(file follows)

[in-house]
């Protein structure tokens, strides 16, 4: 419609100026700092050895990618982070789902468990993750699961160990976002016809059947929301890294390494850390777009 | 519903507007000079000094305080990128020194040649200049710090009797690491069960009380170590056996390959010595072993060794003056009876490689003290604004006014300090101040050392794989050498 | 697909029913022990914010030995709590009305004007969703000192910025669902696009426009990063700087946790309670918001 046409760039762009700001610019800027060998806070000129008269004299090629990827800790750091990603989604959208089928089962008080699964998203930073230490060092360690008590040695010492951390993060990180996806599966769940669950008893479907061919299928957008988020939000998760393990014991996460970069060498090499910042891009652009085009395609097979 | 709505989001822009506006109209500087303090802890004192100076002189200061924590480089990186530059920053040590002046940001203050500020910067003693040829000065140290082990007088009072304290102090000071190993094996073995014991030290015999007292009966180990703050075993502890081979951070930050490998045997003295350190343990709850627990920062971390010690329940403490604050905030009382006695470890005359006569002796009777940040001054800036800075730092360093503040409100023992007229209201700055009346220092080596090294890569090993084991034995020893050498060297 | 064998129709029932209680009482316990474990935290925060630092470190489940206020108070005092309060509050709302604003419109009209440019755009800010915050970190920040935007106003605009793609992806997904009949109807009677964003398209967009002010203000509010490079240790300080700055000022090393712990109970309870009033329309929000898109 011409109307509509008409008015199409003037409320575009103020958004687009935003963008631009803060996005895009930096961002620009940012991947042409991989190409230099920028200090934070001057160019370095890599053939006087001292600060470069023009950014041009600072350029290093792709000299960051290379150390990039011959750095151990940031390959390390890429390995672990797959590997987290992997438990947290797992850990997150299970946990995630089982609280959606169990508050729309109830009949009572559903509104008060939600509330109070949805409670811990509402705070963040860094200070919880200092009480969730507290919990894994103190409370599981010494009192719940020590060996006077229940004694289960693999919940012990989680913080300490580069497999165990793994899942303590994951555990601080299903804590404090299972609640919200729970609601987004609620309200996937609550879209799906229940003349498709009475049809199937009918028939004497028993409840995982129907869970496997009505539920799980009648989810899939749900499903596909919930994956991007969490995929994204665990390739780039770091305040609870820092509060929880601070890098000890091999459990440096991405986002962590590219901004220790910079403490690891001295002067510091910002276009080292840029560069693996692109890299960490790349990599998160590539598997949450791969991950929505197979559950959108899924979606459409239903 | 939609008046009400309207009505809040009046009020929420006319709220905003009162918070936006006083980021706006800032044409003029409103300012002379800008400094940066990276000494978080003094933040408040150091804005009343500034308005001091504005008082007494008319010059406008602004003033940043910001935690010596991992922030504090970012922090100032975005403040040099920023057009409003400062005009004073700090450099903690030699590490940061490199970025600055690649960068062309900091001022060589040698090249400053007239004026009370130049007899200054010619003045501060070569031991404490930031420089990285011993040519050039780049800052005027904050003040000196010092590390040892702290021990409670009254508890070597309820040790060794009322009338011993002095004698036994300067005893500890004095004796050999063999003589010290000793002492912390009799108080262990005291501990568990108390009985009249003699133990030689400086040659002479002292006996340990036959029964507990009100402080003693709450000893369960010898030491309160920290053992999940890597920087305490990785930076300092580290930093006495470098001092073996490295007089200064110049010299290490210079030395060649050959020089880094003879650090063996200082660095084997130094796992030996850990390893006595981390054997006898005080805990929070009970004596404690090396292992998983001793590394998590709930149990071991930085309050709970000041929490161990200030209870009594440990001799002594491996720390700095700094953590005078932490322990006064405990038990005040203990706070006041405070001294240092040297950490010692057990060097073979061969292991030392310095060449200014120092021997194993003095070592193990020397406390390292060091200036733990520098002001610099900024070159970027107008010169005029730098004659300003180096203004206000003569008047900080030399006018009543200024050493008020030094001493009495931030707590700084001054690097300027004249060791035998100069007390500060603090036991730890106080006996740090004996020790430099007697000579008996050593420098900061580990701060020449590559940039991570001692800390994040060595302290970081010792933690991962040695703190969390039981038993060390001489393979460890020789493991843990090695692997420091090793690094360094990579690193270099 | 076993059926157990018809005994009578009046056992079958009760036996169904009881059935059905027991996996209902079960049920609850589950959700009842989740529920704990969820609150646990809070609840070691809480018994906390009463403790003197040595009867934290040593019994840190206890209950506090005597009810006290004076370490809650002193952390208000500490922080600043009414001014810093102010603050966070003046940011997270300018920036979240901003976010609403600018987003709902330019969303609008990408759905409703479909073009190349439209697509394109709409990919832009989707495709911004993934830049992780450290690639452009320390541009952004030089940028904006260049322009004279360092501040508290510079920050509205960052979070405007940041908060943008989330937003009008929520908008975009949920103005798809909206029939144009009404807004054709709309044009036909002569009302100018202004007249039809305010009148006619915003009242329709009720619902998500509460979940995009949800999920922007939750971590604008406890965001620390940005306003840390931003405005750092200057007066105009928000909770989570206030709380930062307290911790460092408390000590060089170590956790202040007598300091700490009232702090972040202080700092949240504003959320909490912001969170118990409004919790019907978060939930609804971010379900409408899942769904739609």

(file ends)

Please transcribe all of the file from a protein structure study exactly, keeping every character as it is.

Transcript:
[in-house]
């Protein structure tokens, strides 16, 4: 419609100026700092050895990618982070789902468990993750699961160990976002016809059947929301890294390494850390777009 | 519903507007000079000094305080990128020194040649200049710090009797690491069960009380170590056996390959010595072993060794003056009876490689003290604004006014300090101040050392794989050498 | 697909029913022990914010030995709590009305004007969703000192910025669902696009426009990063700087946790309670918001 046409760039762009700001610019800027060998806070000129008269004299090629990827800790750091990603989604959208089928089962008080699964998203930073230490060092360690008590040695010492951390993060990180996806599966769940669950008893479907061919299928957008988020939000998760393990014991996460970069060498090499910042891009652009085009395609097979 | 709505989001822009506006109209500087303090802890004192100076002189200061924590480089990186530059920053040590002046940001203050500020910067003693040829000065140290082990007088009072304290102090000071190993094996073995014991030290015999007292009966180990703050075993502890081979951070930050490998045997003295350190343990709850627990920062971390010690329940403490604050905030009382006695470890005359006569002796009777940040001054800036800075730092360093503040409100023992007229209201700055009346220092080596090294890569090993084991034995020893050498060297 | 064998129709029932209680009482316990474990935290925060630092470190489940206020108070005092309060509050709302604003419109009209440019755009800010915050970190920040935007106003605009793609992806997904009949109807009677964003398209967009002010203000509010490079240790300080700055000022090393712990109970309870009033329309929000898109 011409109307509509008409008015199409003037409320575009103020958004687009935003963008631009803060996005895009930096961002620009940012991947042409991989190409230099920028200090934070001057160019370095890599053939006087001292600060470069023009950014041009600072350029290093792709000299960051290379150390990039011959750095151990940031390959390390890429390995672990797959590997987290992997438990947290797992850990997150299970946990995630089982609280959606169990508050729309109830009949009572559903509104008060939600509330109070949805409670811990509402705070963040860094200070919880200092009480969730507290919990894994103190409370599981010494009192719940020590060996006077229940004694289960693999919940012990989680913080300490580069497999165990793994899942303590994951555990601080299903804590404090299972609640919200729970609601987004609620309200996937609550879209799906229940003349498709009475049809199937009918028939004497028993409840995982129907869970496997009505539920799980009648989810899939749900499903596909919930994956991007969490995929994204665990390739780039770091305040609870820092509060929880601070890098000890091999459990440096991405986002962590590219901004220790910079403490690891001295002067510091910002276009080292840029560069693996692109890299960490790349990599998160590539598997949450791969991950929505197979559950959108899924979606459409239903 | 939609008046009400309207009505809040009046009020929420006319709220905003009162918070936006006083980021706006800032044409003029409103300012002379800008400094940066990276000494978080003094933040408040150091804005009343500034308005001091504005008082007494008319010059406008602004003033940043910001935690010596991992922030504090970012922090100032975005403040040099920023057009409003400062005009004073700090450099903690030699590490940061490199970025600055690649960068062309900091001022060589040698090249400053007239004026009370130049007899200054010619003045501060070569031991404490930031420089990285011993040519050039780049800052005027904050003040000196010092590390040892702290021990409670009254508890070597309820040790060794009322009338011993002095004698036994300067005893500890004095004796050999063999003589010290000793002492912390009799108080262990005291501990568990108390009985009249003699133990030689400086040659002479002292006996340990036959029964507990009100402080003693709450000893369960010898030491309160920290053992999940890597920087305490990785930076300092580290930093006495470098001092073996490295007089200064110049010299290490210079030395060649050959020089880094003879650090063996200082660095084997130094796992030996850990390893006595981390054997006898005080805990929070009970004596404690090396292992998983001793590394998590709930149990071991930085309050709970000041929490161990200030209870009594440990001799002594491996720390700095700094953590005078932490322990006064405990038990005040203990706070006041405070001294240092040297950490010692057990060097073979061969292991030392310095060449200014120092021997194993003095070592193990020397406390390292060091200036733990520098002001610099900024070159970027107008010169005029730098004659300003180096203004206000003569008047900080030399006018009543200024050493008020030094001493009495931030707590700084001054690097300027004249060791035998100069007390500060603090036991730890106080006996740090004996020790430099007697000579008996050593420098900061580990701060020449590559940039991570001692800390994040060595302290970081010792933690991962040695703190969390039981038993060390001489393979460890020789493991843990090695692997420091090793690094360094990579690193270099 | 076993059926157990018809005994009578009046056992079958009760036996169904009881059935059905027991996996209902079960049920609850589950959700009842989740529920704990969820609150646990809070609840070691809480018994906390009463403790003197040595009867934290040593019994840190206890209950506090005597009810006290004076370490809650002193952390208000500490922080600043009414001014810093102010603050966070003046940011997270300018920036979240901003976010609403600018987003709902330019969303609008990408759905409703479909073009190349439209697509394109709409990919832009989707495709911004993934830049992780450290690639452009320390541009952004030089940028904006260049322009004279360092501040508290510079920050509205960052979070405007940041908060943008989330937003009008929520908008975009949920103005798809909206029939144009009404807004054709709309044009036909002569009302100018202004007249039809305010009148006619915003009242329709009720619902998500509460979940995009949800999920922007939750971590604008406890965001620390940005306003840390931003405005750092200057007066105009928000909770989570206030709380930062307290911790460092408390000590060089170590956790202040007598300091700490009232702090972040202080700092949240504003959320909490912001969170118990409004919790019907978060939930609804971010379900409408899942769904739609």